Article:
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Gotham Season 3

Gotham returns for its third season tonight. What began as “Batman without Batman,” the story of Jim Gordon (Ben McKenzie)’s rise to commissioner in the Gotham City Police Department, has embraced its comic book roots. Season two featured “Rise of the Villains” and “Wrath of the Villains.” The third season’s “Mad City” promises to see Bruce Wayne (David Mazouz) prepare to suit up and introduce characters like Valerie Vale (Jamie Chung) and an aged up Poison Ivy (Maggie Geha), with the Council of Owls enacting their machinations throughout the season.

We interviewed Gotham co-executive producer Ken Woodruff over the summer when he was on a panel for the Television Critics Association. Beginning with tonight’s season premiere, Woodruff discussed the plans for the third season. Hit the jump to read our Gotham Season 3 interview with Woodruff.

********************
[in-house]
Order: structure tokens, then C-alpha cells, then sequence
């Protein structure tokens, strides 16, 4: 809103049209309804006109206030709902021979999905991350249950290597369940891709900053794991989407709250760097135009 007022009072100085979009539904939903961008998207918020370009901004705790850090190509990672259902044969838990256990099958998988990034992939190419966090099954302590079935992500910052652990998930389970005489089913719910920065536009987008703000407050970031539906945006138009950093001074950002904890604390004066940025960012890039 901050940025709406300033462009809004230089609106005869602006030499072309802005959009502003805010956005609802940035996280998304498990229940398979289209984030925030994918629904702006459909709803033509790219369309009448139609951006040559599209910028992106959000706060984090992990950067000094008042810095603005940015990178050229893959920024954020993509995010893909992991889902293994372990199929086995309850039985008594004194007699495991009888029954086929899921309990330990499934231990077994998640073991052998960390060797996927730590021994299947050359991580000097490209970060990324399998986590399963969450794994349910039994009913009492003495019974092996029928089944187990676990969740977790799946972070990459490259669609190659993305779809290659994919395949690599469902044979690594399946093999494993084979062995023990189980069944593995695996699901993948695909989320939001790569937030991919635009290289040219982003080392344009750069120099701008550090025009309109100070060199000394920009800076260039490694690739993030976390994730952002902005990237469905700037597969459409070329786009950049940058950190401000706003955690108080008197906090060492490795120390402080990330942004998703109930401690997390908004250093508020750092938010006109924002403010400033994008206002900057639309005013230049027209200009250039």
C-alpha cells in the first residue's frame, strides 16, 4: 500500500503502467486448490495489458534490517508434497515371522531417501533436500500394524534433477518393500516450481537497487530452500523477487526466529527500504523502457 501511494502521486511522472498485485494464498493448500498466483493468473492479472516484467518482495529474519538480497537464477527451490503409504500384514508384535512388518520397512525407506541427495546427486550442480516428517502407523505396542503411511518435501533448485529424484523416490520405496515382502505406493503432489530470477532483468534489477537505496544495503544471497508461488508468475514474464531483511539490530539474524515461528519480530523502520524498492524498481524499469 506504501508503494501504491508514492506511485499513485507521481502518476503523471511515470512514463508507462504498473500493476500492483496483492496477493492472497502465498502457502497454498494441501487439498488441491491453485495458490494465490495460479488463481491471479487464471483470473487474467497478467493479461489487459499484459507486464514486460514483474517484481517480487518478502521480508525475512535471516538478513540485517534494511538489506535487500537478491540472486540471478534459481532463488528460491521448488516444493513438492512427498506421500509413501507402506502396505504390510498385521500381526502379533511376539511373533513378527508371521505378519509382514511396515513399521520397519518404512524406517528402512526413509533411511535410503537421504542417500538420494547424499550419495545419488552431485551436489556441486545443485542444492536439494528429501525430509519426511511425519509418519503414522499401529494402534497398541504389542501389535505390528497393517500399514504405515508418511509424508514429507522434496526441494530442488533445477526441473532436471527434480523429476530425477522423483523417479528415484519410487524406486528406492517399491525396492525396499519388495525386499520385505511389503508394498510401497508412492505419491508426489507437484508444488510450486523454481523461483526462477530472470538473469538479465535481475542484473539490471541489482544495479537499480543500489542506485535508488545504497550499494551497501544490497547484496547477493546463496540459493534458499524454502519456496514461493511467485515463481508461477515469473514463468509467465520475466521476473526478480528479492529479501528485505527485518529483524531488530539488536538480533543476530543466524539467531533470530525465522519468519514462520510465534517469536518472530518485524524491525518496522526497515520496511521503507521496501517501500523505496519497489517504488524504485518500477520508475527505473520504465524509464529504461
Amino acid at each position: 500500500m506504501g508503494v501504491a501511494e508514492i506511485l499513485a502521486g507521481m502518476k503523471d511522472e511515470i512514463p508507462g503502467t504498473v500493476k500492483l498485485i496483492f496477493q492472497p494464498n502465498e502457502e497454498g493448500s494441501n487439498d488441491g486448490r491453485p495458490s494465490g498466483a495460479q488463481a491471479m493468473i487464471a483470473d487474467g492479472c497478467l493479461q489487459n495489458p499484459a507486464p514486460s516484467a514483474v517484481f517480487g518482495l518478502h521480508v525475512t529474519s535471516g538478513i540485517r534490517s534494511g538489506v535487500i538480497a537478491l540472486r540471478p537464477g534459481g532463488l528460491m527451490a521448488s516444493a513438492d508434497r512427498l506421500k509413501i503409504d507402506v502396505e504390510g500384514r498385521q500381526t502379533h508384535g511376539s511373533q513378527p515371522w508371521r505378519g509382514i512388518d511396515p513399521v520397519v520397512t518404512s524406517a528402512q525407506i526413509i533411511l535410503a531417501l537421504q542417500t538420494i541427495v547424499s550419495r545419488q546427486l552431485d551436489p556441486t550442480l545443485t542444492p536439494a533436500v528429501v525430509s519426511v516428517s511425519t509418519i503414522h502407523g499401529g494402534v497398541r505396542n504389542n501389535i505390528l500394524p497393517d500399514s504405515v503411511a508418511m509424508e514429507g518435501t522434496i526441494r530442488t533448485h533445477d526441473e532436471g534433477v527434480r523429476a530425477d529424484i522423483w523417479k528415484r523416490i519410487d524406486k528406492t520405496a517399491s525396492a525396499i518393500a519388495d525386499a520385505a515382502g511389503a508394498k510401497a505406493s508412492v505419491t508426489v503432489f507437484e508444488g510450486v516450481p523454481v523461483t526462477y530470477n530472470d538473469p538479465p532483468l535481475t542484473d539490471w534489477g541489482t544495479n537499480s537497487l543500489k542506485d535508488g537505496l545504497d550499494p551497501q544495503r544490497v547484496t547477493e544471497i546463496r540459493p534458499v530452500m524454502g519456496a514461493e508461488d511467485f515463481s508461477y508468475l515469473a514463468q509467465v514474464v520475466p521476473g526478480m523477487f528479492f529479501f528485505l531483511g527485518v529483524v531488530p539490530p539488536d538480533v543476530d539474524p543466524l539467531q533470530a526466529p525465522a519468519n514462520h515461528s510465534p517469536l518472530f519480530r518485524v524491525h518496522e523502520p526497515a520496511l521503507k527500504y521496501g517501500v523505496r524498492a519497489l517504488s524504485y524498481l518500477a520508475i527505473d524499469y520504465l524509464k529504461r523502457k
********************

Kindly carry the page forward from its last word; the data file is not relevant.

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blair witch interview

Director Adam Wingard and screenwriter Simon Barrett have become two of the most exciting new voices in horror over the past five years with films like A Horrible Way to Die, You’re Next, and The Guest (as well as memorable segments in both VHS movies and The ABCs of Death). Now, the duo have decided to enter someone else’s playground with Blair Witch, a sequel to the 1999 classic The Blair Witch Project.

Blair Witch is a very different film than the original movie, replacing the slow-burn psychological terror of the first film with visceral scares and a relentless pace. It is very much its own beast, the result of Wingard and Barrett setting out to make a movie on their own terms, the sequel to the original that they always wanted to see.